The delegation, led by Barbados’ prime minister, Mia Motley, took the remains to the coastal town of Assin Manso, where they were received by the town’s traditional elders and people.
Assin Manso, a town more than 300 years old, is home to what is known as the Ancestral River Site, a small river where historians say slaves were made to take final baths.
This is where the remains of the Barbadian slave will be laid to final rest.
According to reports, this will bring to three, the number of African slave remains buried at the site in Assin Manso in recent years.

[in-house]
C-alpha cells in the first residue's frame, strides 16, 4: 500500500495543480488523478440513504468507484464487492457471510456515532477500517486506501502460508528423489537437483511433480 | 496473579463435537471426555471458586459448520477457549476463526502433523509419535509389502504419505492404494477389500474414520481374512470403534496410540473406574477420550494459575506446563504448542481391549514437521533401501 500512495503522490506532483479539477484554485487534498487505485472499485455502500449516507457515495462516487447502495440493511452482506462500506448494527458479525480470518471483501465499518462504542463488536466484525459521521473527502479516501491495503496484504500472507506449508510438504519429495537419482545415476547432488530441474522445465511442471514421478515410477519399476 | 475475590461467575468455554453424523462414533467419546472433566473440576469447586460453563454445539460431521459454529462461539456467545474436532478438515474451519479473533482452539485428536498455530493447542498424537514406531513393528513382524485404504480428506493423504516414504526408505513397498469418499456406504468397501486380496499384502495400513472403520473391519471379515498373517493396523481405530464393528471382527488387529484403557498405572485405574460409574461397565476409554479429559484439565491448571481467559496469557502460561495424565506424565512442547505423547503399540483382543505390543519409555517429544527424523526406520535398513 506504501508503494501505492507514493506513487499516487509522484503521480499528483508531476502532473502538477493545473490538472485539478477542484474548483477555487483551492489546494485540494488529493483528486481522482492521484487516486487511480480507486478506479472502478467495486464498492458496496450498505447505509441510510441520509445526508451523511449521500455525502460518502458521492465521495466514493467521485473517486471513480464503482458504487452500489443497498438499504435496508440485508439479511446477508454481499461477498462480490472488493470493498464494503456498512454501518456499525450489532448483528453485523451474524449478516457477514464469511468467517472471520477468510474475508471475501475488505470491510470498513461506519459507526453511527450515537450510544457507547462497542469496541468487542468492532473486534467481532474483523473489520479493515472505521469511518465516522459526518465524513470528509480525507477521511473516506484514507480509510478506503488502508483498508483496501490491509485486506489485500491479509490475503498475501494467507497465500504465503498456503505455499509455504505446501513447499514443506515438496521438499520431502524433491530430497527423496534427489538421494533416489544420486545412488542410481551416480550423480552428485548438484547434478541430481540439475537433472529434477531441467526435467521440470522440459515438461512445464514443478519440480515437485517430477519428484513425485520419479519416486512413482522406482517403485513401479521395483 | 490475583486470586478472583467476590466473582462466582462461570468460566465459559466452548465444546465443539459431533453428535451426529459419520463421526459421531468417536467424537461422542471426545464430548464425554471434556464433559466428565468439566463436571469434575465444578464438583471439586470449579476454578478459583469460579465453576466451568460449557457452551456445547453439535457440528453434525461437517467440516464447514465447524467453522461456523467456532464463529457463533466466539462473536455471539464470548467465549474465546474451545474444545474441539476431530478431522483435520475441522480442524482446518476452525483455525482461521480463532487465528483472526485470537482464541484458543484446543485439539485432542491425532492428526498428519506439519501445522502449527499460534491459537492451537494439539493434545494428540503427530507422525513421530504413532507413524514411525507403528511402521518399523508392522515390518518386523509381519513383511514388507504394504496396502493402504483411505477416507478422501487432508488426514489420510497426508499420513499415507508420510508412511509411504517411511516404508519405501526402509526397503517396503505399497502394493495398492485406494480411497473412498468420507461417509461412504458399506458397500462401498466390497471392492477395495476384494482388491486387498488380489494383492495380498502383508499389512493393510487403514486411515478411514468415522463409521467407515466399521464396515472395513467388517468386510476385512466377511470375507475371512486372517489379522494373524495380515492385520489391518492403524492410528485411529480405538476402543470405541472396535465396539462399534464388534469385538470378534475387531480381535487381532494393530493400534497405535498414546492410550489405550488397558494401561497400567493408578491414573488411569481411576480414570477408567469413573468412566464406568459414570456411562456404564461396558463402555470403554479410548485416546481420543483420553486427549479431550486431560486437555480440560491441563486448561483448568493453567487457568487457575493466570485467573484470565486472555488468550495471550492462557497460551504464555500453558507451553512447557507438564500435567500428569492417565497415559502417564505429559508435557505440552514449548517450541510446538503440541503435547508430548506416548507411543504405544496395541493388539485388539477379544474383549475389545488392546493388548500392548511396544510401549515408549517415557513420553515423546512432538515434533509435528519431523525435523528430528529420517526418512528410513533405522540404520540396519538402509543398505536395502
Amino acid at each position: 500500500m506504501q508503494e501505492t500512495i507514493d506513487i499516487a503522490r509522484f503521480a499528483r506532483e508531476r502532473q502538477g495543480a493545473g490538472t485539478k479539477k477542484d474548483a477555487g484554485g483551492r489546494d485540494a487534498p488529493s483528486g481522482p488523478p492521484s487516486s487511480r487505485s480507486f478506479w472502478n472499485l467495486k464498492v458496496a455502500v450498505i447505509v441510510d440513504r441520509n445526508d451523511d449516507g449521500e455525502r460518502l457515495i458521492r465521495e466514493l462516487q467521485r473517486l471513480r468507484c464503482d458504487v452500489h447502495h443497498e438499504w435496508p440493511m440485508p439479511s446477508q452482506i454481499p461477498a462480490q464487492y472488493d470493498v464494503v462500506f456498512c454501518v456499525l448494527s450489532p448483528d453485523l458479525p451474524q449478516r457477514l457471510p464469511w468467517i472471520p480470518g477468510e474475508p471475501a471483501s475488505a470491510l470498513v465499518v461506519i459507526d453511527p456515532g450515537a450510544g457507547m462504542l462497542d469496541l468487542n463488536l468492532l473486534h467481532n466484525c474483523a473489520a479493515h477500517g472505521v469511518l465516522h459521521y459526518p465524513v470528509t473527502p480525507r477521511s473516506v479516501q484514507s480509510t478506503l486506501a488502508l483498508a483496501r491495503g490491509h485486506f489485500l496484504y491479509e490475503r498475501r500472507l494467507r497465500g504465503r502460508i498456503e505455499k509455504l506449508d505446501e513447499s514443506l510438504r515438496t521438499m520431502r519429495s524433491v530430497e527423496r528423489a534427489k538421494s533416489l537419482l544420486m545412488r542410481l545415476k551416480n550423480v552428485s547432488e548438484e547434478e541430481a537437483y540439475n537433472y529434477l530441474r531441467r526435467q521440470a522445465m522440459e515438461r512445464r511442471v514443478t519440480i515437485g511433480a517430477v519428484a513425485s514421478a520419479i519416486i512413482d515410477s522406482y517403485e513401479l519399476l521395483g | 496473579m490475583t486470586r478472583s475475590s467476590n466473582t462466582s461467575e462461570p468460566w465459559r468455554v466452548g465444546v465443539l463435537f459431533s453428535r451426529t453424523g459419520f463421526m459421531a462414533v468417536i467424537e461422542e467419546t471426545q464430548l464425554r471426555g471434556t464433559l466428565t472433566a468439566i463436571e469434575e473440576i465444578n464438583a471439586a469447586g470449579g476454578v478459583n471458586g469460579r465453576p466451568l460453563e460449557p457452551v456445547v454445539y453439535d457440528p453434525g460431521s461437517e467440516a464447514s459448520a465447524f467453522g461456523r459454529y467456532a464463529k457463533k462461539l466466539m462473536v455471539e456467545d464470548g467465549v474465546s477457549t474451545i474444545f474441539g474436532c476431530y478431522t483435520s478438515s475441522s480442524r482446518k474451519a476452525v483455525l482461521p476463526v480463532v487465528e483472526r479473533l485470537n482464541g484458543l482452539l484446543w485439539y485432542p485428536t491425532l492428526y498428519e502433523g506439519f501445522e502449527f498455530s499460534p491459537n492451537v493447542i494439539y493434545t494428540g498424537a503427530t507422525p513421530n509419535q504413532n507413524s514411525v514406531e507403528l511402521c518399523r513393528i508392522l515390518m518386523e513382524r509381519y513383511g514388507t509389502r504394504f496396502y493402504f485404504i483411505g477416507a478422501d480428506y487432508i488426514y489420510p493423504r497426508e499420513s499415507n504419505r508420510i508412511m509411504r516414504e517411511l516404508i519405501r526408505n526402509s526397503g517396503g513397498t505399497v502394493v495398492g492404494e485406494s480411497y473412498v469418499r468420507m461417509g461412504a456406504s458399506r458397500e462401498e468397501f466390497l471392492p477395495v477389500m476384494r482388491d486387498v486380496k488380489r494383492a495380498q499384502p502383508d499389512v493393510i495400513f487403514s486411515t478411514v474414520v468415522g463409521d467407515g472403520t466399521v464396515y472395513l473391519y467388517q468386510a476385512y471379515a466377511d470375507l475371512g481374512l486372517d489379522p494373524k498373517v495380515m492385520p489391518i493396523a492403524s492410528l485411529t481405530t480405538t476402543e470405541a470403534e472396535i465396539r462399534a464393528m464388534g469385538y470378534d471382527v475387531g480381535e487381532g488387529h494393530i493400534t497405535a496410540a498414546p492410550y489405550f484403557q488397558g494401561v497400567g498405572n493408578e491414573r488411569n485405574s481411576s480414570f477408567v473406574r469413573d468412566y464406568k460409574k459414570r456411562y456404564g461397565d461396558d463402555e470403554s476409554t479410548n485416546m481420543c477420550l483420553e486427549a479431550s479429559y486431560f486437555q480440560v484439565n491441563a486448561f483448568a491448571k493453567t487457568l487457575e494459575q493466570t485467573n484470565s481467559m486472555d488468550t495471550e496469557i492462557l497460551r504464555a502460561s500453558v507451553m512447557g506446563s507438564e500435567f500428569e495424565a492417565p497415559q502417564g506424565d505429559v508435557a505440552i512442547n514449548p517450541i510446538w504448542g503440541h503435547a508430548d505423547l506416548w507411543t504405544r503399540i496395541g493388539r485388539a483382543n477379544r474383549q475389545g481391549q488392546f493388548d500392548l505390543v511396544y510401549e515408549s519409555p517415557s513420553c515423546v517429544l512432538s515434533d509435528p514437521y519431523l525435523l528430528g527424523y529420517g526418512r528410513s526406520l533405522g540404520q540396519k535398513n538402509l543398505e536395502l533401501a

The Barbadian delegation also paid visits to some of Ghana’s most historic places including the mausoleum of the famous pan-African and first president, Kwame Nkrumah.
Motley and her team announced plans to open a diplomatic mission in Ghana, the first in Africa, before the end of the year.
Of Barbados’ over 90% black population, the majority are thought to be descendants of slaves taken from the Gold Coast (presently Ghana) and the West African region.